A recent study conducted by NIST researchers found that face identification performance is optimal when insights from a human expert are combined with a top machine learning algorithm.
Without cognitive insights, a security intelligence platform does little to ease the pressure on short-staffed security operations center (SOC) teams to analyze massive volumes of threat data.
Artificial intelligence (AI) tools enable security teams to identify behavioral patterns that could point to insider threats more quickly.
As AI progresses, security professionals must prepare for the inevitability of machines writing their own malware to infect other machines in the not-so-distant future.
While fraudsters have yet to master adversarial AI, the only way for the security community to get ahead of the emerging threat is through collaborative defense.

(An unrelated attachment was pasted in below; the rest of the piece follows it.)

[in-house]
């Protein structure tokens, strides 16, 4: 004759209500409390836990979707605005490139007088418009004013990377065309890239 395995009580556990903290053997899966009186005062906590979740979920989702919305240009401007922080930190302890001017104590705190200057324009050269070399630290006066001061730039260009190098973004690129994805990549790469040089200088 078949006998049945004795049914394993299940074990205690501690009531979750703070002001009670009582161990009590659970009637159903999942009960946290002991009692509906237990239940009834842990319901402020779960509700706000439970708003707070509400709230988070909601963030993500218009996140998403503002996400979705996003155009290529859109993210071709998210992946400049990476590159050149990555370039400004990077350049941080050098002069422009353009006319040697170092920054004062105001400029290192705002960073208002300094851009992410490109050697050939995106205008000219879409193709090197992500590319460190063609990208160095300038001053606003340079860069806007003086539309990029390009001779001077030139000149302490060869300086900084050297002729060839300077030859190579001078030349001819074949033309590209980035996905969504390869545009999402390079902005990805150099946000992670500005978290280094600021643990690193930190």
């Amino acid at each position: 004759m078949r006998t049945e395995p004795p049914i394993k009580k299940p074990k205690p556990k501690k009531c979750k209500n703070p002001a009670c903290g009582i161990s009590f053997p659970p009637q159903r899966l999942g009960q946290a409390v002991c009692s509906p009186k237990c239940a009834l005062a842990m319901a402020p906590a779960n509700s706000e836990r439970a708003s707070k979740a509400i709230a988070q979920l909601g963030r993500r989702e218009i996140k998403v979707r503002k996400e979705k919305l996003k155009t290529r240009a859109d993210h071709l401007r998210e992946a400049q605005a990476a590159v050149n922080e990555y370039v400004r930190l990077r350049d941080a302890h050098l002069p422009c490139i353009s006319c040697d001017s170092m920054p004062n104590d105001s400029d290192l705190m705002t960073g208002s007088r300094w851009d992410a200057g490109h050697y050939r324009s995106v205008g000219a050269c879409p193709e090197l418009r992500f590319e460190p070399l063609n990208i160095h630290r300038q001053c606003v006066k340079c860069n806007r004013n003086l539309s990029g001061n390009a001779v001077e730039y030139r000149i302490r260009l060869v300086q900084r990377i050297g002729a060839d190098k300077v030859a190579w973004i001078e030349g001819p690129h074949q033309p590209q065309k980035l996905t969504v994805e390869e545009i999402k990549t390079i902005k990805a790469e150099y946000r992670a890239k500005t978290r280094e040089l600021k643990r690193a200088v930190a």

Today, IBM introduced the Resilient Incident Response Platform (IRP) with Intelligent Orchestration and X-Force Threat Management services to help organizations connect human and machine intelligence.
Is cognitive security all hype, or can AI-powered tools help organizations defend their networks against evolving cyberthreats today?
While some observers fear a Skynet-esque future of malicious, self-aware machines, Dudu Mimran envisions a world in which AI and cybersecurity work together to keep emerging threats in check.
Generative adversarial networks are neural networks that compete in a game in which a generator attempts to fool a discriminator with examples that look similar to a training set.
To defend their confidential data from increasingly sophisticated cybercriminals, security teams must leverage machine learning to perform analytical tasks that are too tedious for humans to complete.